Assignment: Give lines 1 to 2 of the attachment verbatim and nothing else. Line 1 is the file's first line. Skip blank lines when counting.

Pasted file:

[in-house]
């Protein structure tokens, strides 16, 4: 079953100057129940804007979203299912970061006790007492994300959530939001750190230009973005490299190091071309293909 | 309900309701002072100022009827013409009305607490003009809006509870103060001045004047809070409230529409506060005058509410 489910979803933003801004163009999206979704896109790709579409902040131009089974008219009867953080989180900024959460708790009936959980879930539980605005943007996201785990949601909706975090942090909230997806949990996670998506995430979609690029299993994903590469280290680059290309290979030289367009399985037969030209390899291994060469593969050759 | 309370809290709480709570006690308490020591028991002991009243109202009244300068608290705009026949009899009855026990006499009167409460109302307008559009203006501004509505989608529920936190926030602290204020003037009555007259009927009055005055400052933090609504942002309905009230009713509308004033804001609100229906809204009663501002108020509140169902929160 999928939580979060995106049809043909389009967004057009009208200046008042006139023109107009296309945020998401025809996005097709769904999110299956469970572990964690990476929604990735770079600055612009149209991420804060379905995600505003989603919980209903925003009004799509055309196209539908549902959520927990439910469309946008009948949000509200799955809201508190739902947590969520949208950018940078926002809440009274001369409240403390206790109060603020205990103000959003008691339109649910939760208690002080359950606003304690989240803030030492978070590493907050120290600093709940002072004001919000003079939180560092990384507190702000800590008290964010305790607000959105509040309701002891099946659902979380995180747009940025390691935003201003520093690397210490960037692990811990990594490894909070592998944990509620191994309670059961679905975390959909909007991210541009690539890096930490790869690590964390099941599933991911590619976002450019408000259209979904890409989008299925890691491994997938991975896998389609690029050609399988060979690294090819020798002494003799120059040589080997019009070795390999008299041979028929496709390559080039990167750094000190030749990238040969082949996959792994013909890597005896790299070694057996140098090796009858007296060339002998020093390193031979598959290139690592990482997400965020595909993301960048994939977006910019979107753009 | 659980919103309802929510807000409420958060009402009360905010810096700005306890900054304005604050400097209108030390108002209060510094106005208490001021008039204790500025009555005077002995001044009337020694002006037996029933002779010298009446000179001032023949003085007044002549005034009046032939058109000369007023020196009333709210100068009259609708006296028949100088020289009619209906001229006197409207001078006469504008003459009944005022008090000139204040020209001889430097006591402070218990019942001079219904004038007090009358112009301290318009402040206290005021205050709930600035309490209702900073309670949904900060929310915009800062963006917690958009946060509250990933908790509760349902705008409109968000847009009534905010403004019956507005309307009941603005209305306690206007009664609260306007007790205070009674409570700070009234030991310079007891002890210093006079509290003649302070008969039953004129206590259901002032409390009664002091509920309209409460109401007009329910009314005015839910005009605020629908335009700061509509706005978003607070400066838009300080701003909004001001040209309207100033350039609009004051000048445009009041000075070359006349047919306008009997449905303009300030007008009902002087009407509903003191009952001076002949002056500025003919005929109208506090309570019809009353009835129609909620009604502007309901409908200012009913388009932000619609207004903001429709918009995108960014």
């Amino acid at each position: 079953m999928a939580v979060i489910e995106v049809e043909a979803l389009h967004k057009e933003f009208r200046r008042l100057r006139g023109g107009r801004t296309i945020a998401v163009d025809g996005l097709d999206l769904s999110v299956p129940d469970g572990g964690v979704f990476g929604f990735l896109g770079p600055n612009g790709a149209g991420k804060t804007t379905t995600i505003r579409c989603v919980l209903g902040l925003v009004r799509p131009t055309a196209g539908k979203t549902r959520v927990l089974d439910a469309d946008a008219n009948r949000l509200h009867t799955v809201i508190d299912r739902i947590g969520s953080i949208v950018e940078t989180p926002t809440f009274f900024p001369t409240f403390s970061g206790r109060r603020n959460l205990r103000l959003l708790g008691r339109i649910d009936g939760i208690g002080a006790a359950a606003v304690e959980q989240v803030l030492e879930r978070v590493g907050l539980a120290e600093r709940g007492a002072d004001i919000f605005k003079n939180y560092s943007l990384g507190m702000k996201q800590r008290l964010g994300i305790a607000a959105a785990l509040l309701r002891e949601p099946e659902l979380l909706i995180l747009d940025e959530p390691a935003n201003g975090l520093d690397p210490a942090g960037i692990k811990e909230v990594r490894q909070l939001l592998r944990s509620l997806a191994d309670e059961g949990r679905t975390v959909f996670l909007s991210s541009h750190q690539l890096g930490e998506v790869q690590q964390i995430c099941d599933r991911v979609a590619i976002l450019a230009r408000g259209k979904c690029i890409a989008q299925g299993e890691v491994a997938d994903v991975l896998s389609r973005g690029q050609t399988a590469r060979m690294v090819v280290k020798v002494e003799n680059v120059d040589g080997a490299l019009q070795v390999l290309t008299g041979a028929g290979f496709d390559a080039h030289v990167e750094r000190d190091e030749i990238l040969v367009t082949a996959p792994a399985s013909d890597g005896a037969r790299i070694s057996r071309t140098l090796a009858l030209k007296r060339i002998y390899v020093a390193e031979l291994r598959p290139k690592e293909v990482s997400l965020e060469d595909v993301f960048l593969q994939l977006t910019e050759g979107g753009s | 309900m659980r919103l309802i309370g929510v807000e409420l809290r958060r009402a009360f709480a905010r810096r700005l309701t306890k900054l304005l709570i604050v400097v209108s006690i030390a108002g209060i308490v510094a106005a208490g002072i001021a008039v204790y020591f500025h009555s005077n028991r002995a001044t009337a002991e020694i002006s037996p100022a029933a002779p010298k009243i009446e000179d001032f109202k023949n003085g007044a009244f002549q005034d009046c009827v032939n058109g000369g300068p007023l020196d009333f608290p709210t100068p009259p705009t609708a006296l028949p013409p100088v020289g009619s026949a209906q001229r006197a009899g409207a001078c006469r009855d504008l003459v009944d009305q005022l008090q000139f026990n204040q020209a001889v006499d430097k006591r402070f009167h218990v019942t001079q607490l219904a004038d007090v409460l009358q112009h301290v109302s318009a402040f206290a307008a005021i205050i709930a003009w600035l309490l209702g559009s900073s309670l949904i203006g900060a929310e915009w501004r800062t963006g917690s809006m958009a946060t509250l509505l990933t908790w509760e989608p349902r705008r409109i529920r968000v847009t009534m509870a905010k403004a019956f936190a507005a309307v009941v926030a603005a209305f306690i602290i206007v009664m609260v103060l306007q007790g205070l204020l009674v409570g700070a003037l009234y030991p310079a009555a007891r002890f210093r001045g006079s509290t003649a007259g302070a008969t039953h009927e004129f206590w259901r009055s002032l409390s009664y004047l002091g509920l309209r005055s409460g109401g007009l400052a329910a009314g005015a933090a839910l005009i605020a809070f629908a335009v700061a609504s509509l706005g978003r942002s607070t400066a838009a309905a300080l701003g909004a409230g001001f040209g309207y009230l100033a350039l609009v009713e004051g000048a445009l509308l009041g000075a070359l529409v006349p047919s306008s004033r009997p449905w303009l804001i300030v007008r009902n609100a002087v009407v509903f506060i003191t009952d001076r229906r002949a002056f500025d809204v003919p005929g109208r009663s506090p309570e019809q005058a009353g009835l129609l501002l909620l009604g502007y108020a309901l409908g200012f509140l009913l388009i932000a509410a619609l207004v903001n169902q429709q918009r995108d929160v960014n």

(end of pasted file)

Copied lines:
[in-house]
């Protein structure tokens, strides 16, 4: 079953100057129940804007979203299912970061006790007492994300959530939001750190230009973005490299190091071309293909 | 309900309701002072100022009827013409009305607490003009809006509870103060001045004047809070409230529409506060005058509410 489910979803933003801004163009999206979704896109790709579409902040131009089974008219009867953080989180900024959460708790009936959980879930539980605005943007996201785990949601909706975090942090909230997806949990996670998506995430979609690029299993994903590469280290680059290309290979030289367009399985037969030209390899291994060469593969050759 | 309370809290709480709570006690308490020591028991002991009243109202009244300068608290705009026949009899009855026990006499009167409460109302307008559009203006501004509505989608529920936190926030602290204020003037009555007259009927009055005055400052933090609504942002309905009230009713509308004033804001609100229906809204009663501002108020509140169902929160 999928939580979060995106049809043909389009967004057009009208200046008042006139023109107009296309945020998401025809996005097709769904999110299956469970572990964690990476929604990735770079600055612009149209991420804060379905995600505003989603919980209903925003009004799509055309196209539908549902959520927990439910469309946008009948949000509200799955809201508190739902947590969520949208950018940078926002809440009274001369409240403390206790109060603020205990103000959003008691339109649910939760208690002080359950606003304690989240803030030492978070590493907050120290600093709940002072004001919000003079939180560092990384507190702000800590008290964010305790607000959105509040309701002891099946659902979380995180747009940025390691935003201003520093690397210490960037692990811990990594490894909070592998944990509620191994309670059961679905975390959909909007991210541009690539890096930490790869690590964390099941599933991911590619976002450019408000259209979904890409989008299925890691491994997938991975896998389609690029050609399988060979690294090819020798002494003799120059040589080997019009070795390999008299041979028929496709390559080039990167750094000190030749990238040969082949996959792994013909890597005896790299070694057996140098090796009858007296060339002998020093390193031979598959290139690592990482997400965020595909993301960048994939977006910019979107753009 | 659980919103309802929510807000409420958060009402009360905010810096700005306890900054304005604050400097209108030390108002209060510094106005208490001021008039204790500025009555005077002995001044009337020694002006037996029933002779010298009446000179001032023949003085007044002549005034009046032939058109000369007023020196009333709210100068009259609708006296028949100088020289009619209906001229006197409207001078006469504008003459009944005022008090000139204040020209001889430097006591402070218990019942001079219904004038007090009358112009301290318009402040206290005021205050709930600035309490209702900073309670949904900060929310915009800062963006917690958009946060509250990933908790509760349902705008409109968000847009009534905010403004019956507005309307009941603005209305306690206007009664609260306007007790205070009674409570700070009234030991310079007891002890210093006079509290003649302070008969039953004129206590259901002032409390009664002091509920309209409460109401007009329910009314005015839910005009605020629908335009700061509509706005978003607070400066838009300080701003909004001001040209309207100033350039609009004051000048445009009041000075070359006349047919306008009997449905303009300030007008009902002087009407509903003191009952001076002949002056500025003919005929109208506090309570019809009353009835129609909620009604502007309901409908200012009913388009932000619609207004903001429709918009995108960014």